(b) No article (except a textile article, apparel article, or petroleum, or any product derived from petroleum, provided for in heading 2709 or 2710) may be treated as a foreign article, or as subject to duty, if-

(i) the article is--

(A) assembled or processed in whole of fabricated components that are a product of the United States, or

(B) processed in whole of ingredients (other than water) that are a product of the United States, in a beneficiary country; and

(ii) neither the fabricated components, materials or ingredients, after exportation from the United States, nor the article itself, before importation into the united States, enters the commerce of any foreign country other than a beneficiary country.

As used in this paragraph, the term "beneficiary country" means a country listed in General Note 7(a), HTSUS. The Dominican Republic is a designated BC under General Note 7(a).

Although Note 2(b)(i)(A) and (B) are separated by the word "or", it is our opinion that Congress did not intend to preclude duty-free treatment under this provision to an article which is created in a BC both by assembling and processing U.S. fabricated components and by processing U.S. ingredients. To qualify for Note 2(b) duty-free treatment, an eligible article must be assembled or processed in a BC entirely of components or ingredients that are a "product of the U.S." In this regard, you state that all of the materials exported to the Dominican Republic and used in the production of the imported sheets are of U.S. origin.

As noted, above, Note 2(b) enumerates categories of products which are excluded from duty-free treatment under this provision: textile articles; apparel articles; petroleum; and certain products derived from petroleum. In our opinion, the articles involved here are properly classifiable in subheading 5810.92.1000, HTSUS. Articles classifiable in this subheading are not considered textile materials nor do the sheets fall within any of the other excluded categories. Therefore, the imported articles are eligible for duty-free treatment under this provision, provided that all of the other requirements of the statute are satisfied.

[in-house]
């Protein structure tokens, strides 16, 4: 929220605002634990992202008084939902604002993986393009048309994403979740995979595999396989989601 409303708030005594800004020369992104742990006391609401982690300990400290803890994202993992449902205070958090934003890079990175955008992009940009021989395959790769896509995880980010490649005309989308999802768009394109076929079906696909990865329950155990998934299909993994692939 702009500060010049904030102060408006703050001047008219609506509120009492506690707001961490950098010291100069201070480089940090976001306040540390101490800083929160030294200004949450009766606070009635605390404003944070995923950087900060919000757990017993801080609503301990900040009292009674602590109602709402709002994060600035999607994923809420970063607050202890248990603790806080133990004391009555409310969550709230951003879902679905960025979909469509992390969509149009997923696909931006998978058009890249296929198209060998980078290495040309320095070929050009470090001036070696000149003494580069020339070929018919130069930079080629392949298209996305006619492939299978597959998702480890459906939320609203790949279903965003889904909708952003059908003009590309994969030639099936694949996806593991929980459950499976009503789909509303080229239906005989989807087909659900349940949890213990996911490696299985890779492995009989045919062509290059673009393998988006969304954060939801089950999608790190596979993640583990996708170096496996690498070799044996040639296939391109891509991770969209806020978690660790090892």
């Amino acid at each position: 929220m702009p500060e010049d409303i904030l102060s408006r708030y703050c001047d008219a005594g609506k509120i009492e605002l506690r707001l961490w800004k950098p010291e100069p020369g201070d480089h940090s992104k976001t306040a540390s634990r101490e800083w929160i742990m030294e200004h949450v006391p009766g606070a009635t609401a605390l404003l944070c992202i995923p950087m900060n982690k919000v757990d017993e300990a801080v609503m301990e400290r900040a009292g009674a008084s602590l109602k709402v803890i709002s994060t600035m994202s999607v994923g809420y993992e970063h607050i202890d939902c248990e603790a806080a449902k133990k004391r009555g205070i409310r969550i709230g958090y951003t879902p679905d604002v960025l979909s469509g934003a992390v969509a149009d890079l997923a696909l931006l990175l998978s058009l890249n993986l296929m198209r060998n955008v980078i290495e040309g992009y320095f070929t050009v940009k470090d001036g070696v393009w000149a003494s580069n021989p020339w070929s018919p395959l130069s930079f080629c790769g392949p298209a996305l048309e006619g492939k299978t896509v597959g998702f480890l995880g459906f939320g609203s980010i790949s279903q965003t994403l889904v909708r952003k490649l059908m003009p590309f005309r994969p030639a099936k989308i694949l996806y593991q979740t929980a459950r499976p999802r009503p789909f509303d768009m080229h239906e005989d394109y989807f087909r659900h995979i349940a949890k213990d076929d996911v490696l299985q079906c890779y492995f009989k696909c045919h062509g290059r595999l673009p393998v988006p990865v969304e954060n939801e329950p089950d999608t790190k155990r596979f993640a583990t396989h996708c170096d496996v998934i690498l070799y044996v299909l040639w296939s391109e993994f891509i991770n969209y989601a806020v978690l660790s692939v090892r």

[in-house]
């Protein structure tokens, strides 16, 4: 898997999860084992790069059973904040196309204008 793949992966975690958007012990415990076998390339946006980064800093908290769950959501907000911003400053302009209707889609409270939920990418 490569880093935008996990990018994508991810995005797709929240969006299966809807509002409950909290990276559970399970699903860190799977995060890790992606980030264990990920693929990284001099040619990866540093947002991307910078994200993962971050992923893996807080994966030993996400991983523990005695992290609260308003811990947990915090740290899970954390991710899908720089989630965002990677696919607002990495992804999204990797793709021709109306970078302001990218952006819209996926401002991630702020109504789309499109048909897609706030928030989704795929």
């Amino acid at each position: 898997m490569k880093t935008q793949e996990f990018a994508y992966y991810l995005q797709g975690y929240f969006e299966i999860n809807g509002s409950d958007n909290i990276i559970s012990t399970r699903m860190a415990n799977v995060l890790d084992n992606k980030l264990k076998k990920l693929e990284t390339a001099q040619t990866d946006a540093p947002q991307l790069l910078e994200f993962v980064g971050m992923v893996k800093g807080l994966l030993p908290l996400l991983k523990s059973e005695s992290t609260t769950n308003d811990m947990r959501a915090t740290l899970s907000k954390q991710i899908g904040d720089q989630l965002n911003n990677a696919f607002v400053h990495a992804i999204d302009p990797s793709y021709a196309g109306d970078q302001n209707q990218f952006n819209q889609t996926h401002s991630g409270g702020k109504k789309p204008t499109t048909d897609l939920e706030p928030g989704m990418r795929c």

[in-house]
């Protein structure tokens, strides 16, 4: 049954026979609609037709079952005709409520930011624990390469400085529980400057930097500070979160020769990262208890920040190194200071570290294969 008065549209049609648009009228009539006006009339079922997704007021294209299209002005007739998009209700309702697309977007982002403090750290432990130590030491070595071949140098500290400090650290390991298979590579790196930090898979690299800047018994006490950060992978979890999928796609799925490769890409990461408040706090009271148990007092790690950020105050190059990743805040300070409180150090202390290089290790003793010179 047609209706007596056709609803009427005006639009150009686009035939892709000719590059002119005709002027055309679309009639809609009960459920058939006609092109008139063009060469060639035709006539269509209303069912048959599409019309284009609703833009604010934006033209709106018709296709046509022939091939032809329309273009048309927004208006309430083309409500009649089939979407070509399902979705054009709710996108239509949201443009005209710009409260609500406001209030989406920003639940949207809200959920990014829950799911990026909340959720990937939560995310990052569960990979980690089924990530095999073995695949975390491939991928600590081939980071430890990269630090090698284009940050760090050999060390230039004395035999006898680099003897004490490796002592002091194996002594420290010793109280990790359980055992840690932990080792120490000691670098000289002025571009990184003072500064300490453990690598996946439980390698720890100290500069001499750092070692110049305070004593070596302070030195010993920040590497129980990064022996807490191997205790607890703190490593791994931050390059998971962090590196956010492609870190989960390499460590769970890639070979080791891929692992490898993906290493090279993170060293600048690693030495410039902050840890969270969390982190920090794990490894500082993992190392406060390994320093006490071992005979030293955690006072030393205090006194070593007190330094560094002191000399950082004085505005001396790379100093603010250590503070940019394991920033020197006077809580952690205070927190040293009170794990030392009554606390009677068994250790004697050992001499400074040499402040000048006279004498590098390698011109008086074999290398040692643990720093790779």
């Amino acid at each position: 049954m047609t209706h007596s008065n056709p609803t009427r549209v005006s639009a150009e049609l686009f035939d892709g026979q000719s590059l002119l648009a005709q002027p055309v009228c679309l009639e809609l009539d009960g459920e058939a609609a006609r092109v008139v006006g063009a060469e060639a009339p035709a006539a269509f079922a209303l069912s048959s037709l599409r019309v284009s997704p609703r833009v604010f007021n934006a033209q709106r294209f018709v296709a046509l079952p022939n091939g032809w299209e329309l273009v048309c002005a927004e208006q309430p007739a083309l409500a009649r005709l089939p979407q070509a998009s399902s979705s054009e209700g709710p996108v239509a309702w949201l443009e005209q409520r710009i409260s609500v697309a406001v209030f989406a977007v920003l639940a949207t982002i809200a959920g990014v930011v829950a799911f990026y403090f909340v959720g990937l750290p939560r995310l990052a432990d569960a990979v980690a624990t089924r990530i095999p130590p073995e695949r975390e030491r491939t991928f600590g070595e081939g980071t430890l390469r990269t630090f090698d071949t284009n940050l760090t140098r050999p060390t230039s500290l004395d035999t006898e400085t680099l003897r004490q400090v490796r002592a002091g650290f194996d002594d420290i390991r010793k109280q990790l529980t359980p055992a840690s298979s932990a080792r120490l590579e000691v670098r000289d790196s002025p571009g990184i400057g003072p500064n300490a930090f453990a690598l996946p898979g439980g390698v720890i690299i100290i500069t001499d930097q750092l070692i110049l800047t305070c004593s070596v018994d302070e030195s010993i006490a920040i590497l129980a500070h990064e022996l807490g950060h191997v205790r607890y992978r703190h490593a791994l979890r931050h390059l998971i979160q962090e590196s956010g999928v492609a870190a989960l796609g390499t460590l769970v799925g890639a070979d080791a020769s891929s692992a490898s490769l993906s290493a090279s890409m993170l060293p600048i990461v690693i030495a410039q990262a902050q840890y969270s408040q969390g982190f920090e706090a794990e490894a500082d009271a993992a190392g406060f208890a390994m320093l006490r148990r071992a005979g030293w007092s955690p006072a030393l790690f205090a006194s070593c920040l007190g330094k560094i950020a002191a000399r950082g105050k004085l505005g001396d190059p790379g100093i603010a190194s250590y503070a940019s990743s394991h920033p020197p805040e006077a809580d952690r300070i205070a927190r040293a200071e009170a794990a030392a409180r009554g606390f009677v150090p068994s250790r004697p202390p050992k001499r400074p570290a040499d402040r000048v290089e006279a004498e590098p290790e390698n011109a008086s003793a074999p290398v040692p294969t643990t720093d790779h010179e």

With regard to the processing performed in the Dominican Republic, we believe that the operations, which involves affixing the letters, numbers and symbols to the cardboard sheets by gluing, are encompassed by the operations enumerated in Note 2(b).

Therefore, provided that neither the materials after exportation from the U.S., nor the final article, after production in the Dominican Republic, enters the commerce of any foreign country other than a BC, and the applicable documentation requirements are satisfied, the imported articles will be entitled to duty-free treatment under this provision.


Based on the information provided, the imported articles produced entirely of U.S.-origin materials will be entitled to duty-free treatment under Note 2(b), upon compliance with the direct shipment and applicable documentation requirements.

A copy of this ruling letter should be attached to the entry documents filed at the time the goods are entered. If the documents have been filed without a copy, this ruling should be brought to the attention of the Customs officer handling the transaction.


John Durant, Director,